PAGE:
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David Tomory traces the continuous western influences at work on Goa from the time of the Portugese to the present day. This entertaining and informative tour through the totality of western contact with Goa reveals what Goa is actually like for both westerners and Goans, and catches Goa as it stands at the brink of a complicated future.
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If one theme dominates Hello Goodnight, then it's a debate of Hubert's law: "progress always means deterioration". Having first visited Goa in 1971 and returned so many times since he's almost a local, New Zealander Tomory has seen the Indian state evolve rapidly. His descriptions of '70s Goa life are vivid, dominated by insects, jungle and heat, humans residing in mud huts alongside scarab beetles, lizards, frogs, ants and lazy dogs. He documents the hippie days, an "amoral paradise" of psychedelics and nudism; innocent times when iron-mining supported the locals, rather than tourism. This was before motorbikes, concrete "Hollywood Baroque" construction, Internet cafés and "plastic detritus"--the new suburban package-tourist Goa, a "Multinational empire on which the sun never sets".
However, Hello Goodnight puts the new tourist tides into context. Before these invaders came many others-- shaman, Buddhists, Hindus and (most-notoriously) the colonial Portuguese Christians. Hippies/tourists are merely an afterthought in a dramatic history beginning with ancient myths enshrined in Sanskrit texts. Goa's turbulent past includes complex religious wars, the Inquisition and a brief glory as a trading capital, complete with slave auctions and exotic bazaar. A third of the book is dedicated to colonial history, while other details include the ghadis (ancient shaman), Dhangas (tribal people), snake mythology and the Ghats, the forested mountains way beyond the beaches. Disappointingly, it skips over the '90s Goa dance culture, which it calls "Generation Techno", somewhat dismissively.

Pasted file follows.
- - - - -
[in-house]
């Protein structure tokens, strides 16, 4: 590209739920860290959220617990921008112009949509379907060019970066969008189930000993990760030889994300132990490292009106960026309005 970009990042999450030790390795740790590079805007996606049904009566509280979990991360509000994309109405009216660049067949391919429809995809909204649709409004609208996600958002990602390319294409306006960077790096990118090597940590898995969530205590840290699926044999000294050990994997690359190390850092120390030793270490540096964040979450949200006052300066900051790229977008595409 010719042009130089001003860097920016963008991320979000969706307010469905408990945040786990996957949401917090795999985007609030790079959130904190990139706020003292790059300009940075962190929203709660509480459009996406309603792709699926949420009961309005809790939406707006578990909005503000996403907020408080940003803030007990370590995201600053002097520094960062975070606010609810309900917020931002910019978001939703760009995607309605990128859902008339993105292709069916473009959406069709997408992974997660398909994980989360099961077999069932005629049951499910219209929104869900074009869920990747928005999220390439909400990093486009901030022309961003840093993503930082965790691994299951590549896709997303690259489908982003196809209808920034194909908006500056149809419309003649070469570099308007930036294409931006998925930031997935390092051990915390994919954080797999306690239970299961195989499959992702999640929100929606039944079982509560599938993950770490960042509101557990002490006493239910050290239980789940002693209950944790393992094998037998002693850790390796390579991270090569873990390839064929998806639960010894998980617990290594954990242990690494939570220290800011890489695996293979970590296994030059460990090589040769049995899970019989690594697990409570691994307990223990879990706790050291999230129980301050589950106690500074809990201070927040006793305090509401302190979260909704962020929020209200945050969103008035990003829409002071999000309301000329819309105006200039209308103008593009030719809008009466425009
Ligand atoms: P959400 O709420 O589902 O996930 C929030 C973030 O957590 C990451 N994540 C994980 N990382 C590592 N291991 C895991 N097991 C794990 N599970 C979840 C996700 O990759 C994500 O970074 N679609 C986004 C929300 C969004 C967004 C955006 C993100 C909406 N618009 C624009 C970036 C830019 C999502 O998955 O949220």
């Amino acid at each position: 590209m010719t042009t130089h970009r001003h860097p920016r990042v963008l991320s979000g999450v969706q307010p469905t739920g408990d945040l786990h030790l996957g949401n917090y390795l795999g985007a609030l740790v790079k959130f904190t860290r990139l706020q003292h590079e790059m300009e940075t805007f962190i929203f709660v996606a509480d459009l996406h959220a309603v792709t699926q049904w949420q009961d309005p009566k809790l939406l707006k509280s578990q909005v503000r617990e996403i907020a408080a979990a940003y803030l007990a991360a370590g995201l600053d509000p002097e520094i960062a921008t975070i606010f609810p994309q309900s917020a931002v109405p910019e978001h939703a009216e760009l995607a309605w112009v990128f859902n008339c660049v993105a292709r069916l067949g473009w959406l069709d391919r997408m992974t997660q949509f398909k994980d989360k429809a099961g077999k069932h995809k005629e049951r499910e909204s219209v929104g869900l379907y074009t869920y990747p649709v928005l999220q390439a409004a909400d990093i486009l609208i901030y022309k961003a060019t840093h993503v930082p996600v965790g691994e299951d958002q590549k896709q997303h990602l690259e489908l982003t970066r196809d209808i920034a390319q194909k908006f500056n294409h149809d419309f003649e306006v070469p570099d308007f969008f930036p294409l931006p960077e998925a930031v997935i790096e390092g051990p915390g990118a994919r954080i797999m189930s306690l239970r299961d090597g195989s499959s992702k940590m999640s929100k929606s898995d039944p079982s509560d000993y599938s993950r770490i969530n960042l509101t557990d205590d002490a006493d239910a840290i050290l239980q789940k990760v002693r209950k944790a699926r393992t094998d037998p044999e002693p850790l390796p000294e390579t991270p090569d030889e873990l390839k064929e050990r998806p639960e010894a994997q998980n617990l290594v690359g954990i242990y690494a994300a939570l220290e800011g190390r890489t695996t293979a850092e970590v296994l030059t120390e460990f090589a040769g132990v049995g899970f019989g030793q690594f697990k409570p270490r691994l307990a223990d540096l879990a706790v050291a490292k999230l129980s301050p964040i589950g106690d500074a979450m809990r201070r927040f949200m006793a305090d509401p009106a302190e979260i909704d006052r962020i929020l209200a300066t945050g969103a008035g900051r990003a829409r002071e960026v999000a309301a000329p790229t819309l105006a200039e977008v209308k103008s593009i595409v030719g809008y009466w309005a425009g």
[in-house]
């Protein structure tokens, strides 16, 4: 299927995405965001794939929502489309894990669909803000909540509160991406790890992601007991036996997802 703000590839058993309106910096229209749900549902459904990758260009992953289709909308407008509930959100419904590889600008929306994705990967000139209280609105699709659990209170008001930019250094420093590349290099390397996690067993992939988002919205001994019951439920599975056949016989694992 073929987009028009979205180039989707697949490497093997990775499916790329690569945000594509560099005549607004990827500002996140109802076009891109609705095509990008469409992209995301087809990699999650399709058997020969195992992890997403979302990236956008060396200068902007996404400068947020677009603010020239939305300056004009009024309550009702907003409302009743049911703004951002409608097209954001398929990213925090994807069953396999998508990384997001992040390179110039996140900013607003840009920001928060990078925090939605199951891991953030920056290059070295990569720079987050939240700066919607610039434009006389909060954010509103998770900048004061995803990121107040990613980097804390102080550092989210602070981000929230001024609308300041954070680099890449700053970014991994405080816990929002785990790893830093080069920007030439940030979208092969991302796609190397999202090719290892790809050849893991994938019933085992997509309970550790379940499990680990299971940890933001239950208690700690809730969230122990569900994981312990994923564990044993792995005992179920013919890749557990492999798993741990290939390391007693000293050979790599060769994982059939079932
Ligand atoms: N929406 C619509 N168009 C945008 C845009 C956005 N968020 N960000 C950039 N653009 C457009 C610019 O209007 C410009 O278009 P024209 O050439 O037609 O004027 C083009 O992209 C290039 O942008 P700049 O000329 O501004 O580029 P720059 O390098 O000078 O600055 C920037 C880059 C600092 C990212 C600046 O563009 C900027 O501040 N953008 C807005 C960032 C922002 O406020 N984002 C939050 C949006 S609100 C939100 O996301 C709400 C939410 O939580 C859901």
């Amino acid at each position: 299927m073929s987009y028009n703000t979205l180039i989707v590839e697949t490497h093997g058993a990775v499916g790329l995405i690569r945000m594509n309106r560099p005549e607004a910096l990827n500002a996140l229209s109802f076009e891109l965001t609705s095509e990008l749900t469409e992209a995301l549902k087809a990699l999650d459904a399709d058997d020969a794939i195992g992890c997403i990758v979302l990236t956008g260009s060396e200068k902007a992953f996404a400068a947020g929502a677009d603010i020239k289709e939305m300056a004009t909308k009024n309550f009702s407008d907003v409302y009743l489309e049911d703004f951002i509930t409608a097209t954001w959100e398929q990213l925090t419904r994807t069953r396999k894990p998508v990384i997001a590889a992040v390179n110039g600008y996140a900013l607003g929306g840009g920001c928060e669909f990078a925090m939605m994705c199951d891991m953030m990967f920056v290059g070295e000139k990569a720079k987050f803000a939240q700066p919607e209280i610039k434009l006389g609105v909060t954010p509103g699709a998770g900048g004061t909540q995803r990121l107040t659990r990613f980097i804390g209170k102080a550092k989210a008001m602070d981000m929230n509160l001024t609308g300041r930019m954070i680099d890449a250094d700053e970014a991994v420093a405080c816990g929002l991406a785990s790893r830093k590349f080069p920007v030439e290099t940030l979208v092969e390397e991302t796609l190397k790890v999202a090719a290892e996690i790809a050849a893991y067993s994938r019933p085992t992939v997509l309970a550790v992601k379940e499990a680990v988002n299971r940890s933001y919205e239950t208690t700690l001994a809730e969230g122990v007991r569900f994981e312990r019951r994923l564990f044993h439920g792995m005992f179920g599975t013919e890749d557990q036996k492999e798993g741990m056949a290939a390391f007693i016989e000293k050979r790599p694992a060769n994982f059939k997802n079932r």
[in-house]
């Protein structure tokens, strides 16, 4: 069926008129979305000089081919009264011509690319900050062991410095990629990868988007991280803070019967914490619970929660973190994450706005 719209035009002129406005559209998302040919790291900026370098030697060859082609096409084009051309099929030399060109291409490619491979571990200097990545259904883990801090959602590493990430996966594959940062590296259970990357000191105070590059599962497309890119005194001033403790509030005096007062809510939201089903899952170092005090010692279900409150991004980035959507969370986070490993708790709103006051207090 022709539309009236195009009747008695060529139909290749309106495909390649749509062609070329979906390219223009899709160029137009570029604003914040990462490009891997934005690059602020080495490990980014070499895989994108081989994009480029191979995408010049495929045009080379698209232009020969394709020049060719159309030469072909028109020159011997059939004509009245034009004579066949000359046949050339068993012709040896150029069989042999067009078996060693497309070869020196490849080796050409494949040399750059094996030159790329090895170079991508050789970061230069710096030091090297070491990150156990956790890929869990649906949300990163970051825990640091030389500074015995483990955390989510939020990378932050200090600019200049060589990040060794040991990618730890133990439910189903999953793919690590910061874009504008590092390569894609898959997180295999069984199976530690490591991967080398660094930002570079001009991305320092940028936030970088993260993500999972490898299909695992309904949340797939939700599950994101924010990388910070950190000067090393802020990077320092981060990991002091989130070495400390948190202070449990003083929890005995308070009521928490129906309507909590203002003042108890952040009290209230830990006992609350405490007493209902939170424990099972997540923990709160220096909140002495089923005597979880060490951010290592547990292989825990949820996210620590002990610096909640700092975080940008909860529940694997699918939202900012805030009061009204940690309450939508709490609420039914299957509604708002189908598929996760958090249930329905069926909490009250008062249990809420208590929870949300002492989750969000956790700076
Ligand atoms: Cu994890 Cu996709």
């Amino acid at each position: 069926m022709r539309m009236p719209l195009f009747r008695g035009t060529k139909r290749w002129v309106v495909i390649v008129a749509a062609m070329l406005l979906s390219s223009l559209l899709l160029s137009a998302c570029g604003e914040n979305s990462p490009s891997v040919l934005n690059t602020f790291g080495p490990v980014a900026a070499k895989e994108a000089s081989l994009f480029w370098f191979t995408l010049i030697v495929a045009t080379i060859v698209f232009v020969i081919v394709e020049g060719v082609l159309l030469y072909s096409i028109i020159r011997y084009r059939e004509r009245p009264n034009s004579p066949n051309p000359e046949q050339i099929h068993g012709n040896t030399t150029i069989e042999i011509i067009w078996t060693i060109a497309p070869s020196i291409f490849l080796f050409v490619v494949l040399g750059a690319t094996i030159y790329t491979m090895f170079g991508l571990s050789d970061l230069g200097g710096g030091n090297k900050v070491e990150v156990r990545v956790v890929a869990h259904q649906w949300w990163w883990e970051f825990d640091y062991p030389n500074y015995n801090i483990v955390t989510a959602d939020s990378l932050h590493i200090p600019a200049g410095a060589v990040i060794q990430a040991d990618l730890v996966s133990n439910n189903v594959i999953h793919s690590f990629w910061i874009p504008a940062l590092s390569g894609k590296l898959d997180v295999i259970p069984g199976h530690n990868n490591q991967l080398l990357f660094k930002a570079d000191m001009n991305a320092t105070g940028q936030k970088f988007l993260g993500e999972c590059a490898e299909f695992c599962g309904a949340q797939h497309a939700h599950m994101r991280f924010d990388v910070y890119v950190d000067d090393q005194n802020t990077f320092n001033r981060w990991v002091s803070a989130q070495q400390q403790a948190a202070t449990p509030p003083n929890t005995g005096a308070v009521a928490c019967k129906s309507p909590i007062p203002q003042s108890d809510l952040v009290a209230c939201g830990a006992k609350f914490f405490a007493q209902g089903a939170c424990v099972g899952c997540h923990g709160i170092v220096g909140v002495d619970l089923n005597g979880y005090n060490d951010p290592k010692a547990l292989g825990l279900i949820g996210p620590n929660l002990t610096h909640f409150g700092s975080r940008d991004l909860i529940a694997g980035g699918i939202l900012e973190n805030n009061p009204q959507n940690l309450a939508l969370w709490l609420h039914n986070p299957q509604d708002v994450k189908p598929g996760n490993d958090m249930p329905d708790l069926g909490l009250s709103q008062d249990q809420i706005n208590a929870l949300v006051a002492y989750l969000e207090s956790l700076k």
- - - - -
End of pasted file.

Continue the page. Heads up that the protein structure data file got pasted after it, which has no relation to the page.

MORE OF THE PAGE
If you want a brief, simplified Goa history, then Lonely Planet Goa, is adequate. For something more meaty, then Hello Goodnight goes into unprecedented detail (perhaps too much for some readers) delving into geology, architecture, mythology and theology. It condenses every word written about Goa into one exhaustive story, enlivened with anecdotal tales. --Sarah Champion
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Book Description Lonely Planet, 2000. Condition: New. book. Seller Inventory # M1864500611
Book Description Lonely Planet Publications, 2000. Paperback. Condition: New. Seller Inventory # DADAX1864500611
Book Description Lonely Planet, 2000. Paperback. Condition: New. Never used!. Seller Inventory # P111864500611